Severely burned firefighter finally going home: ‘I can’t climb mountains right now, but I can climb hills’

SEATTLE -- The firefighter severely burned in the Okanagan County fires spoke about his struggle to survive on Wednesday.

Firefighter Daniel Lyon walked into a room at Harborview very slowly but all by himself with no help. He spoke clearly about the tragedy with reporters immediately after being discharged from Harborview.

Three months prior doctors were not sure if Lyon would even survive.

“It felt great walking outside today, feeling the fresh air, it is something you take for granted,” Lyon said.

Lyon suffered burns to more than 60% of his body while battling the wildfires near Twisp.

“August 19th was definitely the scariest day of my life,” Lyon said.

That's the day Lyon and three of his firefighter friends were caught in a firestorm. Their truck crashed down a 40-foot embankment and the forest fire surrounded them.

“Those guys are the reason why I am here today. For Andrew, Tom and Rick, their families, I don’t want their legacies to stop here,” Lyon said.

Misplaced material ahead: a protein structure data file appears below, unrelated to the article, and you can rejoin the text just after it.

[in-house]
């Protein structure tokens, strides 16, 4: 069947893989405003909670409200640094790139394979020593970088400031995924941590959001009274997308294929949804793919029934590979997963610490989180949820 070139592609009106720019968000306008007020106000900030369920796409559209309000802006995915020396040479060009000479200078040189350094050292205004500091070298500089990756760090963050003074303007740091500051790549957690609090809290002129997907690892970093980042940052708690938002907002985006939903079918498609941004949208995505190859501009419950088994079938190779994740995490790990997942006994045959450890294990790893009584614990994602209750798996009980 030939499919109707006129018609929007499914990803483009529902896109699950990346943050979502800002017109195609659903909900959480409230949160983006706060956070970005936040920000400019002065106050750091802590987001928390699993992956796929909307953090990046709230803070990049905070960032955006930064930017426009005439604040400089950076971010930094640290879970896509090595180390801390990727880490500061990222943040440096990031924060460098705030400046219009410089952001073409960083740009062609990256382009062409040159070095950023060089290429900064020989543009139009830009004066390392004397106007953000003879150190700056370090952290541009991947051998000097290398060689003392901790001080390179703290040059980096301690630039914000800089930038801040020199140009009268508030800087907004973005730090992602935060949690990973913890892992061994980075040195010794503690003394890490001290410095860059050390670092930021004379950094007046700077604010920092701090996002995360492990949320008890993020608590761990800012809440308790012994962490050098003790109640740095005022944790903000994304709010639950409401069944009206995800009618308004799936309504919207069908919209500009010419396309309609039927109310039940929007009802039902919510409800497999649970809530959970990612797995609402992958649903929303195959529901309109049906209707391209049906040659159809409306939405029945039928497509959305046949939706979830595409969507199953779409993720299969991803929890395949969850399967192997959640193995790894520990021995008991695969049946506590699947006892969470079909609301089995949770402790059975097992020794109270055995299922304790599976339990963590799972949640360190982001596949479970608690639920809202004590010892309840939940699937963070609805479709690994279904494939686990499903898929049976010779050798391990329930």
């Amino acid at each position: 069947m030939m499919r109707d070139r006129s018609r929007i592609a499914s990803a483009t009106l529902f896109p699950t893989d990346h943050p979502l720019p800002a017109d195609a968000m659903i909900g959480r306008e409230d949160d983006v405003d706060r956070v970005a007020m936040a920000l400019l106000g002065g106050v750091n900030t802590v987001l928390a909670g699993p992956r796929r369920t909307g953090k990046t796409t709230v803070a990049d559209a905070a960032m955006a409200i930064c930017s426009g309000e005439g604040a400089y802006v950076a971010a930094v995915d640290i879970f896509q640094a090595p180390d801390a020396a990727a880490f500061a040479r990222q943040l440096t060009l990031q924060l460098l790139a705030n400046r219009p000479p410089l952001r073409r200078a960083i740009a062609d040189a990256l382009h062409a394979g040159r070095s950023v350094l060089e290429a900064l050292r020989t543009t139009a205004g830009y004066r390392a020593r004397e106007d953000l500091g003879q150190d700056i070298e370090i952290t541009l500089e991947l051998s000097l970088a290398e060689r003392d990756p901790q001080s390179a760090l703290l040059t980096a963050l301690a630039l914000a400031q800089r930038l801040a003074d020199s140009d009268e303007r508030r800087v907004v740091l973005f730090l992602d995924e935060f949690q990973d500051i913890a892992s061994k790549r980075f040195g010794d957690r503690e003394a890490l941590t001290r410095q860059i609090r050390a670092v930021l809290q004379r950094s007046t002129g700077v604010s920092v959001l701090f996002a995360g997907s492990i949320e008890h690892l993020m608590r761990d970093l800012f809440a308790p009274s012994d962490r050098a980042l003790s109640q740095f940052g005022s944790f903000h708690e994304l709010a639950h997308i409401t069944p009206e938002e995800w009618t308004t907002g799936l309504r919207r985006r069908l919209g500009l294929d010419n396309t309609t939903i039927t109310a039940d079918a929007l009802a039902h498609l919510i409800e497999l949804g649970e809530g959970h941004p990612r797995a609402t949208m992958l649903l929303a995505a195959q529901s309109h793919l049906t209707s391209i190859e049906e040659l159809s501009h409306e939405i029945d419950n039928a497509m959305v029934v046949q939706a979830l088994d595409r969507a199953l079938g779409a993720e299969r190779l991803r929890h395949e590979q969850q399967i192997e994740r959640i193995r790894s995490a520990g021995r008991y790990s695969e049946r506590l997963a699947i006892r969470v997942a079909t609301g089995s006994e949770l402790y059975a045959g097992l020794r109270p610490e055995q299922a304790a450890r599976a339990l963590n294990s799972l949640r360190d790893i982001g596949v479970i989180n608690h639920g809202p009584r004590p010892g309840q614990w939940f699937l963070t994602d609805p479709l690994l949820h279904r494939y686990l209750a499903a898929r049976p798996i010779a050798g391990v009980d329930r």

Lyon, a first year firefighter, is the lone survivor. Andrew Zajac, Richard Wheeler, Tom Zbyszewski were all killed. Lyon says love from his parents and even strangers has gotten him through.

“Hundreds of cards supporting me; some that I know, some I’ve never met before,” Lyon said.

So far he's had 11 surgeries.

“He has taught us with hard work anything is possible,” dad Daniel Lyon Sr. said.

Known for his independence, Lyon realizes life at home will be hard.

“Right now my hands are my biggest struggle, I can’t move them a whole lot,” Lyon said.

Doctors amputated several of his fingertips and Lyon will wear a custom-made mask to limit scarring on his face

“He has to wear that 23 hours of the day; the idea is that it puts pressure on the scars,” Dr. Nicole Gibran said.

Despite burns to more than 60% of his body, the 25 year-old has every intention of beating the odds.

“I can’t climb mountains but I can climb hills,” Lyon said.

Although his body is healing, the loss of his friends is still an open wound.

“Those guys are on my mind on a constant basis, the pain of that is definitely way harder than any physical pain you can imagine,” Lyon said.

Lyon says when he is fully recovered, he plans to pursue a career in law enforcement. He also talked about fire safety, asking people to be cautious while lighting a campfire or fireworks. He says many of the forest fires are preventable.